~ Add the barley, lentils, and spices, and cook another minute or two, stirring, until then barley gives off a toasty smell.
~ Pour in the water, cover the pot, and raise the heat to high. Bring just to a boil, then reduce heat to a simmer and cook 25-30 minutes, or until all the liquid is absorbed.
~ Remove the bay leaf, fluff with a fork, and serve.

Friday, October 3, 2014

Tofu, Apples, and Leeks in a Gingery Cream Sauce

Today's recipe is the quintessence of autumn, and it's also one of my favorite home-cooked (by me) meals. In fact, I'm going to come clean and confess that I was so impressed with myself while eating it that I kept wriggling in my seat and making immodestly appreciative yummy sounds, because this is honestly like something you'd get in a restaurant.

There's a good reason for that, because it was loosely inspired by a dish I enjoyed at a local seafood place years ago (when I still ate ocean critters) featuring scallops, apples, and a cream sauce with maple and ginger. I love the combination of sweet and savory, and with a bushel of freshly-picked apples cluttering up the kitchen, I wanted something besides the usual pies and muffins, and decided to give this idea a shot.

And holy moly: what a success! It looks like - nay, it is - several steps, but it actually comes together pretty quickly, and if you want to use multiple pans everything can be done concurrently, aside from marinating the tofu. Even doing them all separately, I had dinner on the table about two hours after first conceiving the idea, which is relatively speedy for a meal that feels as high-concept (yet cozy) as this one. I served it with barley and lentil pilaf, which was a perfect combination of tastes and textures, but brown rice or another whole grain would also do nicely.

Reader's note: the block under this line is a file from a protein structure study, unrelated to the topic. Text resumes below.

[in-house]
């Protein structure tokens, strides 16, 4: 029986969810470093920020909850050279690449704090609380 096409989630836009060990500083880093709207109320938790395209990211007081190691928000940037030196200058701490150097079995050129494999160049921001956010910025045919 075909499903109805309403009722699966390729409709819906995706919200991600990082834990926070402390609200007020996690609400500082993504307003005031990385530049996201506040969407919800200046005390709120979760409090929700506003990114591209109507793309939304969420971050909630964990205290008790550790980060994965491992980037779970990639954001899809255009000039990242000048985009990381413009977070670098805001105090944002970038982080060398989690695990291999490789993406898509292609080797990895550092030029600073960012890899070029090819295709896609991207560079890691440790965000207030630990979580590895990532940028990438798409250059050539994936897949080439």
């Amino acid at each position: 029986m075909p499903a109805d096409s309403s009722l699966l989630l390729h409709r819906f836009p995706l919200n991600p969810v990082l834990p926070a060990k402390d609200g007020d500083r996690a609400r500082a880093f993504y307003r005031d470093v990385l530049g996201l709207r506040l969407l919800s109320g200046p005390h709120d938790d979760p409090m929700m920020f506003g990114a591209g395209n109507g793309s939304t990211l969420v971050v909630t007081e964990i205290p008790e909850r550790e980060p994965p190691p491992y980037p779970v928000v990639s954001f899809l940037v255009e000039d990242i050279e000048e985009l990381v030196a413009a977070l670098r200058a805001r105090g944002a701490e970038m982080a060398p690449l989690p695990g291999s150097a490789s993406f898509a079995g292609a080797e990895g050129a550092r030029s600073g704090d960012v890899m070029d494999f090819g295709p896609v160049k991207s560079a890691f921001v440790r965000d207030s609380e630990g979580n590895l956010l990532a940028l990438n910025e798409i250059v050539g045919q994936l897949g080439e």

The Tofu
~ 1 14 oz. package tofu, drained and pressed
~ 2 tbsp. each: soy sauce, apple cider
~ 1 tbsp. each: maple syrup, canola oil
~ 1 tsp. each: prepared mustard, vegan Worcestershire sauce, hot sauce (I used Frank's)
~ 1/2 tsp. each: ground ginger, sage, garlic powder
~ Dash each: cinnamon, cayenne

~ Slice the block of tofu vertically down the middle, and then cut each half horizontally into thirds. Slice each of these in half on the diagonal so you have 12 triangular pieces. (I hope that make sense; I promise the mathy part of this enterprise is now over.)
~ Mix the remaining ingredients together and pour into a large, shallow baking dish.
~ Arrange the tofu pieces in the pan, and flip them over to coat them with the marinade. Allow to rest for at least an hour (most of the liquid will be absorbed).
~ Heat a non-stick or well-seasoned cast iron skillet over medium-high heat and cook the tofu pieces for 4-5 minutes on each side. Transfer the cooked tofu to a dish and cover to keep warm.

The Leeks and Apples
~ 1 tbsp. Earth Balance or other vegan margarine
~ 2 large leeks, sliced thin
~ 2 large apples, quartered and sliced into thin crescents
~ 1/2 tsp. each: salt, white pepper

~ In the same skillet, melt the margarine over medium heat and cook the leeks for 2-3 minutes, stirring to break them into rings.
~ Add the apples, salt, and pepper and continue cooking 12-15 minutes, until soft and slightly browned (add a splash of water or - better yet - apple cider if it starts to stick).
~ Turn off the heat and cover to keep warm.

The Ginger Cream Sauce
~ 1 tbsp. Earth Balance or other vegan margarine
~ 1 tbsp. fresh, grated ginger
~ 1 tsp. each: salt, English mustard
~ Dash each: cinnamon, turmeric, cayenne
~ 1 tbsp. flour
~ 2.5 cups plain, unsweetened soy milk
~ 1 tbsp. maple syrup

~ In a saucepan, melt the margarine over medium heat and saute the ginger for about 30 seconds.